In the theory of Atomism taught by Leucippus and Democritus we have the basis of the modern mechanical conceptions of cosmic evolution.
Between Leucippus and Democritus there is an interval of at least forty years; accordingly, while the beginnings of Atomism are closely connected with the doctrines of the Eleatics, the system as developed by Democritus is conditioned by the sophistical views of his time, especially those of Protagoras.
While Leucippus's notion of Being agreed generally with that of the Eleatics, he postulated its plurality (atoms) and motion, and the reality of not-Being (the void) in which his atoms moved.
Lastly, the philosophers of the second physical succession - Empedocles, Anaxagoras, Leucippus - not directly attacking the great mystery of the One and the Many, but in virtue of a scientific instinct approaching it through the investigation of phenomena, were brought by their study of sensation to perceive and to proclaim the inadequacy of the organs of sense.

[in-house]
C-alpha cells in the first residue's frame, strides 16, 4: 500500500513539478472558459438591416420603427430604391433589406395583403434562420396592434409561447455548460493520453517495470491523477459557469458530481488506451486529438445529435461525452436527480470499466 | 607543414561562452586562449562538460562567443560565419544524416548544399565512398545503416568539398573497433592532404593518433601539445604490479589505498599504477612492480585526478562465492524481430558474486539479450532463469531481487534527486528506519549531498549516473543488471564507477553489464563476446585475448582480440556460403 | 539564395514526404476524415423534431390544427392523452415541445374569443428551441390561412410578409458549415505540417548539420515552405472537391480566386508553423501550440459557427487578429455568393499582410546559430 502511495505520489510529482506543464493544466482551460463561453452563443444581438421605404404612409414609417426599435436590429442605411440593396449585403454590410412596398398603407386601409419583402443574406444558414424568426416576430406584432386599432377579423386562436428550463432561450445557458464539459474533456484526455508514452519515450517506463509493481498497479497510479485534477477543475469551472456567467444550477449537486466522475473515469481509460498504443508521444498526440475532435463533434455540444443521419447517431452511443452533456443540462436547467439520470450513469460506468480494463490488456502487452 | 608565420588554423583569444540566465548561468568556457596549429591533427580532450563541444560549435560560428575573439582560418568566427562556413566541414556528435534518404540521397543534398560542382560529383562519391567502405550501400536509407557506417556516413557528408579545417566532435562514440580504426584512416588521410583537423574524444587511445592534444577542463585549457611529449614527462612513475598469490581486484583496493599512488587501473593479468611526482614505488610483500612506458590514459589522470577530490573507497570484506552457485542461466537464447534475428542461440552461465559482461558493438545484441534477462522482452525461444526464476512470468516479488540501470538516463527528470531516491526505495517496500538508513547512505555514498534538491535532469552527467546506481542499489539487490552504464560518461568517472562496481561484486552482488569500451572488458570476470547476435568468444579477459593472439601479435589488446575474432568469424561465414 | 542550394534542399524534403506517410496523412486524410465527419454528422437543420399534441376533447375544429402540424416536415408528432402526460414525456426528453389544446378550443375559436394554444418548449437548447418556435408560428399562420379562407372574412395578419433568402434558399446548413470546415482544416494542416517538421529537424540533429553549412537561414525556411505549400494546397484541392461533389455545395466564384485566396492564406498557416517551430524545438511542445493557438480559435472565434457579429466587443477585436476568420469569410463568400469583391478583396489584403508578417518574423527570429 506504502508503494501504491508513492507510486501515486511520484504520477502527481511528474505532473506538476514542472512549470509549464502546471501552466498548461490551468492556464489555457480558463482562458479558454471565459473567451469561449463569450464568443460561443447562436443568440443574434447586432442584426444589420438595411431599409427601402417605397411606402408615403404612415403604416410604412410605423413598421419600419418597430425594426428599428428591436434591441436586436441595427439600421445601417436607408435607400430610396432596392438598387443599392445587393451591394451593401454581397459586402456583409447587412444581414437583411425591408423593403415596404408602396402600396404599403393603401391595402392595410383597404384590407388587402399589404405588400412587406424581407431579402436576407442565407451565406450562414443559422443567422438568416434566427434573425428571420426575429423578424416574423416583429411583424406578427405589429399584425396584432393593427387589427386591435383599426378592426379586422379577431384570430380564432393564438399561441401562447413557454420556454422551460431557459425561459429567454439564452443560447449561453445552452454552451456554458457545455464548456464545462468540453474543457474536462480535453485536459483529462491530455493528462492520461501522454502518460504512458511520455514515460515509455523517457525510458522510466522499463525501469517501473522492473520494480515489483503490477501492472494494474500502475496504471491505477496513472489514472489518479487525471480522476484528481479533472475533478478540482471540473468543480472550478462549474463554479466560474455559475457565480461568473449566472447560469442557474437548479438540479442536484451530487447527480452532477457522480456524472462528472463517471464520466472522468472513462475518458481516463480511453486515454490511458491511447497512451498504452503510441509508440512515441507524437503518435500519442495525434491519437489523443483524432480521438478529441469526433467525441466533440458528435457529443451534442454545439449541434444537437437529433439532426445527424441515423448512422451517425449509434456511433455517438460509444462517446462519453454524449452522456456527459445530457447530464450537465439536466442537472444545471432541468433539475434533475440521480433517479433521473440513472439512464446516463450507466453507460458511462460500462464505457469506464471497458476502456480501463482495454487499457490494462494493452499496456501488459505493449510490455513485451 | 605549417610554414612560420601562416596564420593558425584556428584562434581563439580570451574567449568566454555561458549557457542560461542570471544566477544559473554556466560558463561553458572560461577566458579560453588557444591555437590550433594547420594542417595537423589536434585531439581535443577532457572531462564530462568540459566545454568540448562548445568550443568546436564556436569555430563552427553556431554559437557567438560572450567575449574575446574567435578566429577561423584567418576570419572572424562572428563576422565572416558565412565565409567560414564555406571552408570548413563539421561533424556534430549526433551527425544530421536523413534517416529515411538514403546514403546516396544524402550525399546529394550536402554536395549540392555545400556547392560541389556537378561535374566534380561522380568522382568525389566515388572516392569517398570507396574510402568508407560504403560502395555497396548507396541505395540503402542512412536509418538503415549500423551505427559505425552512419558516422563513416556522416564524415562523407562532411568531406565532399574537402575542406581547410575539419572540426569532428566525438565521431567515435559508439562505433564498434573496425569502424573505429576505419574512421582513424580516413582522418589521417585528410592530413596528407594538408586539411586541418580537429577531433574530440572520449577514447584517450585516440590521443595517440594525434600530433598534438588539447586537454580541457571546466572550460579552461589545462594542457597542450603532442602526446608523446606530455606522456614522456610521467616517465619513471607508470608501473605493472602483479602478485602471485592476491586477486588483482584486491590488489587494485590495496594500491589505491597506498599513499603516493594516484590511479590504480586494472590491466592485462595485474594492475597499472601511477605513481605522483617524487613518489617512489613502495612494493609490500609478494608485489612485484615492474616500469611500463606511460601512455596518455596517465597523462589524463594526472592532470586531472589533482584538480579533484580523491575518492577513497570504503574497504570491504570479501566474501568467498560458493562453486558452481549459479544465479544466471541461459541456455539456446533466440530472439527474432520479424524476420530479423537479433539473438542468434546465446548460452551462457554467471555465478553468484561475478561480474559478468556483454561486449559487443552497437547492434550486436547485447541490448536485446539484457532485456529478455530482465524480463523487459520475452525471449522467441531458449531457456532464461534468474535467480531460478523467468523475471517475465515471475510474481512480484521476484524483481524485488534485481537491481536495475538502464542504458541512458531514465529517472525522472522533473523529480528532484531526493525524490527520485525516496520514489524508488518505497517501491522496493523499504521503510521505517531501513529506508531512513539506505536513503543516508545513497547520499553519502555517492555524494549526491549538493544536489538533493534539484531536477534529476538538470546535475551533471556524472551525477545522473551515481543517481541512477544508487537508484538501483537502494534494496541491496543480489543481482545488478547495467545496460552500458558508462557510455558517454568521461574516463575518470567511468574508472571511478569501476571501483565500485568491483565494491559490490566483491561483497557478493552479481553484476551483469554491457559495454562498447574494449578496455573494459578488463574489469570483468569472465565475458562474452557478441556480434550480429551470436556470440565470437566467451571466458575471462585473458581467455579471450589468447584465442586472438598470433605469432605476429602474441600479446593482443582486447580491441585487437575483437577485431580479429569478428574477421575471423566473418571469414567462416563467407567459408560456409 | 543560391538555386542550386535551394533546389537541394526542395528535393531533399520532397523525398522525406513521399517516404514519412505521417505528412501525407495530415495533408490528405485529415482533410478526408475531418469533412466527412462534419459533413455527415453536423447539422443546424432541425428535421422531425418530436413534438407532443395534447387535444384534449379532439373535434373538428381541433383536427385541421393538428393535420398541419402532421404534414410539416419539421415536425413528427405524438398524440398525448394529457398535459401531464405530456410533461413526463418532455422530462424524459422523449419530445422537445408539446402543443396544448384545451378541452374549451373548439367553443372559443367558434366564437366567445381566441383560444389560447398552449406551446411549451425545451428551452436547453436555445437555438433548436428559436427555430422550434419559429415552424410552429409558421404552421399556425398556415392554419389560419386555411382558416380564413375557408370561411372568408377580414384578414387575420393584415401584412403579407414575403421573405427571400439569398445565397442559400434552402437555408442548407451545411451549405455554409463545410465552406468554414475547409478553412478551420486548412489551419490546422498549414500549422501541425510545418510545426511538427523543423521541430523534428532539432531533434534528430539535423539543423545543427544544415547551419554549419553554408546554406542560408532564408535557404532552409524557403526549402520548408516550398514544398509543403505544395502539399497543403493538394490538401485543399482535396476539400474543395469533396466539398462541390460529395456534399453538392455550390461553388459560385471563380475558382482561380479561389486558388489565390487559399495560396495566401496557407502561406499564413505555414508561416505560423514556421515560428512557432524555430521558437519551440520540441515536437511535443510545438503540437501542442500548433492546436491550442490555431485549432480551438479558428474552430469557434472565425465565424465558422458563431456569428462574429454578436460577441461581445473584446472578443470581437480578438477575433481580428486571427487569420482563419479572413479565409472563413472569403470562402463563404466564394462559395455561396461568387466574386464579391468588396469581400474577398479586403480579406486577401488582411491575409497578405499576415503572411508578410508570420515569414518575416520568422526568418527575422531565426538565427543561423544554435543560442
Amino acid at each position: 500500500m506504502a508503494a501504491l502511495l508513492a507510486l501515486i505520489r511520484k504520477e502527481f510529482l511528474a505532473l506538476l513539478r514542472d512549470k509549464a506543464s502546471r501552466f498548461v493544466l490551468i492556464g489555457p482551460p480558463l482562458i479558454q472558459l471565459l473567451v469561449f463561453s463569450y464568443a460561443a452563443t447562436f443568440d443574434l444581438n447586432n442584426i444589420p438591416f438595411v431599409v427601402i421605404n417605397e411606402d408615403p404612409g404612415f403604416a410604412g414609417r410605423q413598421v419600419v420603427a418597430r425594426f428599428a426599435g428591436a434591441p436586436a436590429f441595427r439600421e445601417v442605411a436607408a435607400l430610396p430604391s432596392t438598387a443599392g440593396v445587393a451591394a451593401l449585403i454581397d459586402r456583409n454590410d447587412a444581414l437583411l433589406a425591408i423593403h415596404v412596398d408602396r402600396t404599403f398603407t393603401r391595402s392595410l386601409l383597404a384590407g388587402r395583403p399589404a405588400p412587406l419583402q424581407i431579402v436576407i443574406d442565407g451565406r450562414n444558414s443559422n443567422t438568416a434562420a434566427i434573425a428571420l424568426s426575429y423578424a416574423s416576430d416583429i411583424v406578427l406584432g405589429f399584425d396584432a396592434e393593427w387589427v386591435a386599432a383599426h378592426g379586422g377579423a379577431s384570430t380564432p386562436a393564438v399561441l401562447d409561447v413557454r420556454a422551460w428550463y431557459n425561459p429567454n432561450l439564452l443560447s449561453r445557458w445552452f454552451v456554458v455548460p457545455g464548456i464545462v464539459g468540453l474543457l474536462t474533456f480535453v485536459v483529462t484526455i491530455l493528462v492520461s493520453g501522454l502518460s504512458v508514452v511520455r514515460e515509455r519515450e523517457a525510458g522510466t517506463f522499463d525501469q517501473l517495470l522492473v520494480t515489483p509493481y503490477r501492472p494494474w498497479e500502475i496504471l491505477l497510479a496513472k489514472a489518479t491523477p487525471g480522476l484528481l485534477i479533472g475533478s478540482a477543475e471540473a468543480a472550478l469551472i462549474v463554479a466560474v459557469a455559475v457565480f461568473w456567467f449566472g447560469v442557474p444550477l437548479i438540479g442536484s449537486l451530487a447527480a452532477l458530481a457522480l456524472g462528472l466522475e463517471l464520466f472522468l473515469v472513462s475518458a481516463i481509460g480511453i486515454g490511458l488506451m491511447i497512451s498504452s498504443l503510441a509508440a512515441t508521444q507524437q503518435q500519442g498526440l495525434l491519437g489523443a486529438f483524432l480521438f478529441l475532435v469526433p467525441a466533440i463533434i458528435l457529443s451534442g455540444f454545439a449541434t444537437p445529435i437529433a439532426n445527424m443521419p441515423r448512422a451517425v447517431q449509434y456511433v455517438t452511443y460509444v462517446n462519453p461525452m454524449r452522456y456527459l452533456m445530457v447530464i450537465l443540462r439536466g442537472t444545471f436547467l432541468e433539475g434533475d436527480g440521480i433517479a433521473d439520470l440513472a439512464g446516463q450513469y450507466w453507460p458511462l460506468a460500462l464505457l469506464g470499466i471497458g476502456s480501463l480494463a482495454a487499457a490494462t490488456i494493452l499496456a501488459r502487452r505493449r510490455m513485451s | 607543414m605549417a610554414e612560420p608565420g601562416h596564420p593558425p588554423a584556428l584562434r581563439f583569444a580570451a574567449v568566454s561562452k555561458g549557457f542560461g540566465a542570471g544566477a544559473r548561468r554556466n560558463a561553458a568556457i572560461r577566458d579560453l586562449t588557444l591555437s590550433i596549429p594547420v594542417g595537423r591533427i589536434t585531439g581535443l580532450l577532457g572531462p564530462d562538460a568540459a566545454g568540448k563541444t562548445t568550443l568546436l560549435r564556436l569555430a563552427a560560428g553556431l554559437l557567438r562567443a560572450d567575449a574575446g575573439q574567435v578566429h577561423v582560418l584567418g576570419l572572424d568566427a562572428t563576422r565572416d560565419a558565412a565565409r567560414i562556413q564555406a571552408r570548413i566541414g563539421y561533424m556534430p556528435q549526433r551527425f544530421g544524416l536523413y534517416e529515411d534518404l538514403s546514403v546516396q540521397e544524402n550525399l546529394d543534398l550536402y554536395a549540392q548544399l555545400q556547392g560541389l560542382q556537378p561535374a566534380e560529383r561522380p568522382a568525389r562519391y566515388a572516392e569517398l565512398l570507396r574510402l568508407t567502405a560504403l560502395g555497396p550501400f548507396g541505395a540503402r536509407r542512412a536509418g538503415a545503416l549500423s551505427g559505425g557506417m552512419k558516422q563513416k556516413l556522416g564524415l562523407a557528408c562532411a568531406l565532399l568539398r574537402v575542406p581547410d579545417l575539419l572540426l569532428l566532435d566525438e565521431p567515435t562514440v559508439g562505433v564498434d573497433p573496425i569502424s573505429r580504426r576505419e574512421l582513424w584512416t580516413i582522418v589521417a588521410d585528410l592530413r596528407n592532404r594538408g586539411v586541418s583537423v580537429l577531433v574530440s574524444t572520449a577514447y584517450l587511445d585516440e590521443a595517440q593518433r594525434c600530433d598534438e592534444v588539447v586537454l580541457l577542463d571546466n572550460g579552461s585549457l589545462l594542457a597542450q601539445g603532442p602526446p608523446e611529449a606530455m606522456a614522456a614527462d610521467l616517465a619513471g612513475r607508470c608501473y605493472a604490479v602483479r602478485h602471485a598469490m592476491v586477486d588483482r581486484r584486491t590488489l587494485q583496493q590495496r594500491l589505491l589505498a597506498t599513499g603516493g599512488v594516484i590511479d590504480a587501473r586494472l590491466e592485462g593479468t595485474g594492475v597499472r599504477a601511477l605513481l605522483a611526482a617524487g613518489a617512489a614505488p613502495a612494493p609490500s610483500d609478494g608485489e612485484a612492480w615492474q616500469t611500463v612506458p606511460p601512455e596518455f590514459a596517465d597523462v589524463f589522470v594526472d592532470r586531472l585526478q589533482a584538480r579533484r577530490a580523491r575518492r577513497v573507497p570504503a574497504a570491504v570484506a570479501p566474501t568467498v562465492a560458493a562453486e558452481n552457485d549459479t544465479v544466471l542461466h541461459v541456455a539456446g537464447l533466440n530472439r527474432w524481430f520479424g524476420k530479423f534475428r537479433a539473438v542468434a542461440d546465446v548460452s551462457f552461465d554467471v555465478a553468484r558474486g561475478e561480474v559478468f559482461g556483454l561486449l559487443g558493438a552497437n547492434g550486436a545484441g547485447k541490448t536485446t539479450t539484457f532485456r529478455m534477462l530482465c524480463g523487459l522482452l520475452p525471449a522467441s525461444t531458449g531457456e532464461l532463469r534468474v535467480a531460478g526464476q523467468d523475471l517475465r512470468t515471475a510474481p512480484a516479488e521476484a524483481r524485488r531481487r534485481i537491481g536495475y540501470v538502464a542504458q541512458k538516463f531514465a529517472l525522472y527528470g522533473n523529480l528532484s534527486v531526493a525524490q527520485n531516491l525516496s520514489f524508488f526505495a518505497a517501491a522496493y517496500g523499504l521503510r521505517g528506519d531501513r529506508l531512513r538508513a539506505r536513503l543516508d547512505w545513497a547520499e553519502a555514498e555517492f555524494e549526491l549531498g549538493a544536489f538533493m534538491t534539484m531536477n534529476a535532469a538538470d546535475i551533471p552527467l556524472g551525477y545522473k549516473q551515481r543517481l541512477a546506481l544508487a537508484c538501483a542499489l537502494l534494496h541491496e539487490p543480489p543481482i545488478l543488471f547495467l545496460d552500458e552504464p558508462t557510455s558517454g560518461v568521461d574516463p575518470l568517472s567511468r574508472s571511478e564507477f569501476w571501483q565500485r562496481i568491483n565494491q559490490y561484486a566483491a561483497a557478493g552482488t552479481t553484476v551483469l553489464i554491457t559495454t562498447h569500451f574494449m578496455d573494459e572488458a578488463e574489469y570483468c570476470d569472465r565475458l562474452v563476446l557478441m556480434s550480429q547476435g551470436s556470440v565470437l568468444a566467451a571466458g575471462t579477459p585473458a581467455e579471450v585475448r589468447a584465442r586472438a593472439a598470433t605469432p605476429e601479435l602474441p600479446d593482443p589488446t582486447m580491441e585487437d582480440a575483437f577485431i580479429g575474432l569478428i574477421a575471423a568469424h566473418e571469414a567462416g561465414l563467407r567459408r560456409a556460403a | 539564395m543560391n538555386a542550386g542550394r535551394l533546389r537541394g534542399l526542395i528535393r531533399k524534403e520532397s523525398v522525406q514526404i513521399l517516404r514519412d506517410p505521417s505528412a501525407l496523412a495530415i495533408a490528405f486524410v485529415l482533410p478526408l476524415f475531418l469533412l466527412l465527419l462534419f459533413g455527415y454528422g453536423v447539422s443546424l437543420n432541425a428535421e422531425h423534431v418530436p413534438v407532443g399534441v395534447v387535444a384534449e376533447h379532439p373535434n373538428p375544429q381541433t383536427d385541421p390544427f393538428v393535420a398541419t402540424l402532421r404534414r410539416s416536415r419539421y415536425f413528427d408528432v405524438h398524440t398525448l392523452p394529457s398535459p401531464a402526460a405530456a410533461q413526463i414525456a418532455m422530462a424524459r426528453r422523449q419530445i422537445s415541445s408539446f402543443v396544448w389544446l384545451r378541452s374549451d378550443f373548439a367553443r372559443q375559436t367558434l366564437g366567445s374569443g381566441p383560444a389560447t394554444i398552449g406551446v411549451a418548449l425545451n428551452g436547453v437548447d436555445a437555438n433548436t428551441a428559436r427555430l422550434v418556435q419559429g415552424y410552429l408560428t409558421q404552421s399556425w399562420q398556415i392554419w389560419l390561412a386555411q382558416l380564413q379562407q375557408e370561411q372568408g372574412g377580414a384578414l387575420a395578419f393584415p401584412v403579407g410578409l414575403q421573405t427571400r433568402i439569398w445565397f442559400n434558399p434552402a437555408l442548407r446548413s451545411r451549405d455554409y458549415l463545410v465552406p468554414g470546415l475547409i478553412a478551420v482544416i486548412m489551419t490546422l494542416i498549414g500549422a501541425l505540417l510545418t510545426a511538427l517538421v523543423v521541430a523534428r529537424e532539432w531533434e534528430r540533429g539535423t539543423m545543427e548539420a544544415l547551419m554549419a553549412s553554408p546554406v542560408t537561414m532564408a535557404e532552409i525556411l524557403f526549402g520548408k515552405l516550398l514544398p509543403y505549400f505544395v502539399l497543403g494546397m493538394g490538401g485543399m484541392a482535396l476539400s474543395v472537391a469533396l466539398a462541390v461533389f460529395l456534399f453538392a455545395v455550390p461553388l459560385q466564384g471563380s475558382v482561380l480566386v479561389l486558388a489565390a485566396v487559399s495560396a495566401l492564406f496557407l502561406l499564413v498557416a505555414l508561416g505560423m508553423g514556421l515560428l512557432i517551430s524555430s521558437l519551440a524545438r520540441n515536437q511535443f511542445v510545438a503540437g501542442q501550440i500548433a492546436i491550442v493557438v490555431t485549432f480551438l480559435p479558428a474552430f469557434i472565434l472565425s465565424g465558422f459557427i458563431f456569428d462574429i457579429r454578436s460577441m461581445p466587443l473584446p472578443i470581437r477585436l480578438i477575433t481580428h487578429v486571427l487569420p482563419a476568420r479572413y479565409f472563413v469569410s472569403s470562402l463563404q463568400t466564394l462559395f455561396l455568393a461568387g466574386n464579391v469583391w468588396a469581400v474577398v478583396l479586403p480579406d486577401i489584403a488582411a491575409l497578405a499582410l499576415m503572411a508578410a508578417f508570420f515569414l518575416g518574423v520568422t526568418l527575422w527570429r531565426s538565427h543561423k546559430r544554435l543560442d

It will be sufficient here to deal with Anaxagoras, Diogenes of Apollonia, Archelaus and Hippo, leaving Empedocles, Leucippus and Democritus to special articles (q.v.).